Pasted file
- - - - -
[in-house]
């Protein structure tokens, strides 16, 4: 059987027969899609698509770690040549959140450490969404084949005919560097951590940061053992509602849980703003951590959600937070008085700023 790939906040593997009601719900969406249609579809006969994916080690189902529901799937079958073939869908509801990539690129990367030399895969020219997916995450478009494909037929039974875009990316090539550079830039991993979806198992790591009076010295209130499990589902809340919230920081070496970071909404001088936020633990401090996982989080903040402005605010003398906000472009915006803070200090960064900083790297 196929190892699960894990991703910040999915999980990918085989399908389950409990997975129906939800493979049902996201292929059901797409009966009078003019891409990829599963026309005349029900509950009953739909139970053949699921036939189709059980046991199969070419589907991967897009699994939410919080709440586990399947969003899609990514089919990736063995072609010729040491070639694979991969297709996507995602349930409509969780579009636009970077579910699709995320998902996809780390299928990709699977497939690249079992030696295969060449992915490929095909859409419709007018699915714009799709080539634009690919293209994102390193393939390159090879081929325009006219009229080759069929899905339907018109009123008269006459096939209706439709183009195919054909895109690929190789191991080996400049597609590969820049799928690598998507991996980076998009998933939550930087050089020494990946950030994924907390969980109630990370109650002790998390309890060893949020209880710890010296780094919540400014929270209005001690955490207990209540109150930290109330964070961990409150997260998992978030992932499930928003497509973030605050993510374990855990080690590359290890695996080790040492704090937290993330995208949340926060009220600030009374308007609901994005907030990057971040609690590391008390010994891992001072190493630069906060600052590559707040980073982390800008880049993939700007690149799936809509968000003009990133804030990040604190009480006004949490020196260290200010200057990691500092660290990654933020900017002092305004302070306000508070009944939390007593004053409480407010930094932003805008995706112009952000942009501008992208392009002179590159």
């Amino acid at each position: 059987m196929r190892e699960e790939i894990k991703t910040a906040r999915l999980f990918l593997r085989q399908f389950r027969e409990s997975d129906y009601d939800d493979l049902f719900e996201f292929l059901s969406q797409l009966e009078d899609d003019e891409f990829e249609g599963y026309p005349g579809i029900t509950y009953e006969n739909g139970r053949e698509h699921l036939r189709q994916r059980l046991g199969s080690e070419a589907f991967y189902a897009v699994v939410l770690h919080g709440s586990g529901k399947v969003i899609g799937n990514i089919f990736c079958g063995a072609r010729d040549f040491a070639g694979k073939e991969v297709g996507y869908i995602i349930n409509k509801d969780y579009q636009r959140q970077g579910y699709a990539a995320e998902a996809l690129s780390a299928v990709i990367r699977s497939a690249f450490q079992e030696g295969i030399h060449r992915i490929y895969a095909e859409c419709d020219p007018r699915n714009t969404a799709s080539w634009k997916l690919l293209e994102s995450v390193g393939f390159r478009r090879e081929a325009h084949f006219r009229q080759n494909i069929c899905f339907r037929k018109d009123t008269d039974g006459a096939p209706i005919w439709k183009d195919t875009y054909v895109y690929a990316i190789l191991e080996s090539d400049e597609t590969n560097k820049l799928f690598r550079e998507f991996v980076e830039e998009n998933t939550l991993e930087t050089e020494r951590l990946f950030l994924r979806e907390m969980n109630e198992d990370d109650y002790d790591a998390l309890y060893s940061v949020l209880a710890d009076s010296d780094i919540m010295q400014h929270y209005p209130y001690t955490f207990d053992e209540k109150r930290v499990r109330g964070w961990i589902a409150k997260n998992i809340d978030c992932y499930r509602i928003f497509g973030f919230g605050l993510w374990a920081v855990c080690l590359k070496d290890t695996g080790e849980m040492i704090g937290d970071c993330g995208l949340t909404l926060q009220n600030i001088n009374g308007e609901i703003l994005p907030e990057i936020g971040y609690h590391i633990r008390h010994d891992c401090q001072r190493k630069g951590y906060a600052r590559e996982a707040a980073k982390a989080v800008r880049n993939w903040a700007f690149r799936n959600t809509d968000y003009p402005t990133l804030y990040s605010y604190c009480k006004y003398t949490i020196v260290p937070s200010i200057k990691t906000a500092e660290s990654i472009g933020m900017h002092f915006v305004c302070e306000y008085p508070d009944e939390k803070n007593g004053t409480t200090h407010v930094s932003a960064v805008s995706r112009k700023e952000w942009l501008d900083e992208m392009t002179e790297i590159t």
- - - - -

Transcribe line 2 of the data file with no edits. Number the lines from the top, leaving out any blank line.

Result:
């Protein structure tokens, strides 16, 4: 059987027969899609698509770690040549959140450490969404084949005919560097951590940061053992509602849980703003951590959600937070008085700023 790939906040593997009601719900969406249609579809006969994916080690189902529901799937079958073939869908509801990539690129990367030399895969020219997916995450478009494909037929039974875009990316090539550079830039991993979806198992790591009076010295209130499990589902809340919230920081070496970071909404001088936020633990401090996982989080903040402005605010003398906000472009915006803070200090960064900083790297 196929190892699960894990991703910040999915999980990918085989399908389950409990997975129906939800493979049902996201292929059901797409009966009078003019891409990829599963026309005349029900509950009953739909139970053949699921036939189709059980046991199969070419589907991967897009699994939410919080709440586990399947969003899609990514089919990736063995072609010729040491070639694979991969297709996507995602349930409509969780579009636009970077579910699709995320998902996809780390299928990709699977497939690249079992030696295969060449992915490929095909859409419709007018699915714009799709080539634009690919293209994102390193393939390159090879081929325009006219009229080759069929899905339907018109009123008269006459096939209706439709183009195919054909895109690929190789191991080996400049597609590969820049799928690598998507991996980076998009998933939550930087050089020494990946950030994924907390969980109630990370109650002790998390309890060893949020209880710890010296780094919540400014929270209005001690955490207990209540109150930290109330964070961990409150997260998992978030992932499930928003497509973030605050993510374990855990080690590359290890695996080790040492704090937290993330995208949340926060009220600030009374308007609901994005907030990057971040609690590391008390010994891992001072190493630069906060600052590559707040980073982390800008880049993939700007690149799936809509968000003009990133804030990040604190009480006004949490020196260290200010200057990691500092660290990654933020900017002092305004302070306000508070009944939390007593004053409480407010930094932003805008995706112009952000942009501008992208392009002179590159």